The Madrasa of Sultan Hasan
Built-in 1356-63 at the foot of the Citadel, the madrasa-mausoleum of Sultan al-Nasir Hasan is the largest medieval religious monument in Islam and one of the masterpieces of Islamic architecture.
Sultan al-Malik al-Nasir Hasan, the seventh son of al-Nasir Muhammad, ascended the throne in 1347 at the age of thirteen and, after being deposed by one of his brothers, regained power in I 354.Two years later Hasan began construction work on his madrasa, which lasted seven years.This gigantic edifice with a total area of 10,200 square meters has a
cruciform plan with four liwans opening onto the central courtyard (sahn). The courtyard measures 1,152 square meters and has a large fountain in the middle for ablutions crowned by a dome. Four madrasas were built at the four corners of the building—named the Shafi`i, Hanafi, Hanbali, and Maliki, after the four rites of Sunni Islam—and each one has its own entrance door and courtyard. The main liwan, which opens onto the qibla side of the building, has a wide vault from which 70 chains still hang; they originally held oil lamps, some of which are now kept in the Cairo Islamic Museum.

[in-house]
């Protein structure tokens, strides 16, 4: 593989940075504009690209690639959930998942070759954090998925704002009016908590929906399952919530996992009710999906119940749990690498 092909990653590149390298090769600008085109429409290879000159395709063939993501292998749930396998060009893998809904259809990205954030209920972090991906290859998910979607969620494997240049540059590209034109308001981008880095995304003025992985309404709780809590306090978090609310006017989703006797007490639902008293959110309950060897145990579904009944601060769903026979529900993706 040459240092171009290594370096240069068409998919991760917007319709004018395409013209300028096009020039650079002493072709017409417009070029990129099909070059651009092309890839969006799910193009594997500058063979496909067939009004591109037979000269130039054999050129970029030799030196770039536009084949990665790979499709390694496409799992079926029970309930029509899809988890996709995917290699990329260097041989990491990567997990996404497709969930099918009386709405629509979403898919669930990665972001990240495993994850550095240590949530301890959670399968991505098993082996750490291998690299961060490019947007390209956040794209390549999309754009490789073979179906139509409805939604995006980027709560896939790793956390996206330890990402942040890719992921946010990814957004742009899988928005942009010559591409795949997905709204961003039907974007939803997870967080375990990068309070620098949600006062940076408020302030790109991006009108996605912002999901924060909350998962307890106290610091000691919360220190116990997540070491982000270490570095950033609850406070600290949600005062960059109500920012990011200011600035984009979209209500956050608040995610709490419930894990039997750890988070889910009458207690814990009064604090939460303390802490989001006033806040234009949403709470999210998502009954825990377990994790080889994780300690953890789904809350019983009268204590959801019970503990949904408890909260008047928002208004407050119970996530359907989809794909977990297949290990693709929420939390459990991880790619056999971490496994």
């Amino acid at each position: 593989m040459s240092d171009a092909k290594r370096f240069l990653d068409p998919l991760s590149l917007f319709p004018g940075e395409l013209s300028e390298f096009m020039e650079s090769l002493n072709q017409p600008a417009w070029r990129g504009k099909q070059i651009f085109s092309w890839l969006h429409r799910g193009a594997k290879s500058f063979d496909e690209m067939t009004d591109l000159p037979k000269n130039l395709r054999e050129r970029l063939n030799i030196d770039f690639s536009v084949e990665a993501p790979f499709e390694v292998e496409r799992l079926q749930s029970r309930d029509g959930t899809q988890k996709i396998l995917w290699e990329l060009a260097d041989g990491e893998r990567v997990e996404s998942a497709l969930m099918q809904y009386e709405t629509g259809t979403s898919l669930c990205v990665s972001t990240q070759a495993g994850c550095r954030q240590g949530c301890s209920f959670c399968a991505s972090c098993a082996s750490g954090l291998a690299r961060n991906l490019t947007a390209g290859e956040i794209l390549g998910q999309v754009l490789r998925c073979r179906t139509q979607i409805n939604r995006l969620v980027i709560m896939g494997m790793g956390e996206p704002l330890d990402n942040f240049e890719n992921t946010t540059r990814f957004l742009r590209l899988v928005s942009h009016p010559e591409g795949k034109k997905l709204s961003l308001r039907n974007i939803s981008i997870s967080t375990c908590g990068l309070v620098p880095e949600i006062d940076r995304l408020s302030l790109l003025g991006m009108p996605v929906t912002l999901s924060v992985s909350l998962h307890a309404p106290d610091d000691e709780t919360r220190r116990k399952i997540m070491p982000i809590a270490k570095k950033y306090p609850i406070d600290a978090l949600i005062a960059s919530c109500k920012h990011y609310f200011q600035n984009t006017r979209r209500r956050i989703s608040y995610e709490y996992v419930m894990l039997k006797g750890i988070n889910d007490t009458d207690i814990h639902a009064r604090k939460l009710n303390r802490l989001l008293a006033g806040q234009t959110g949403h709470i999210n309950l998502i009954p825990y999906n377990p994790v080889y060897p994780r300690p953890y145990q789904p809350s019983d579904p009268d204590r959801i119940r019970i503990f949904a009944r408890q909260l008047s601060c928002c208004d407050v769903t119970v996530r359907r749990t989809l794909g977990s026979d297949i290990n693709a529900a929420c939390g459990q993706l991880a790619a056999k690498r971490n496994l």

In the middle of the liwan is an impressive marble dikka (platform) supported by three pillars and a double row of four columns, in front of the mihrab: this pulpit was occupied by a person who repeated the words of the imam so they could be heard more clearly. The mihrab is finely decorated with polychrome marble paneling and is flanked by a white marble minbar. Beyond the qibla side is the mausoleum, with the tomb of Hasan in the middle (the sultan was assassinated at the age of 26), crowned by a dome 28 meters high, which collapsed during a tremendous earthquake in 1660 and was reconstructed by the Ottomans.The original minaret, on the southwest corner, is the tallest in Islamic Cairo: 81.6 meters.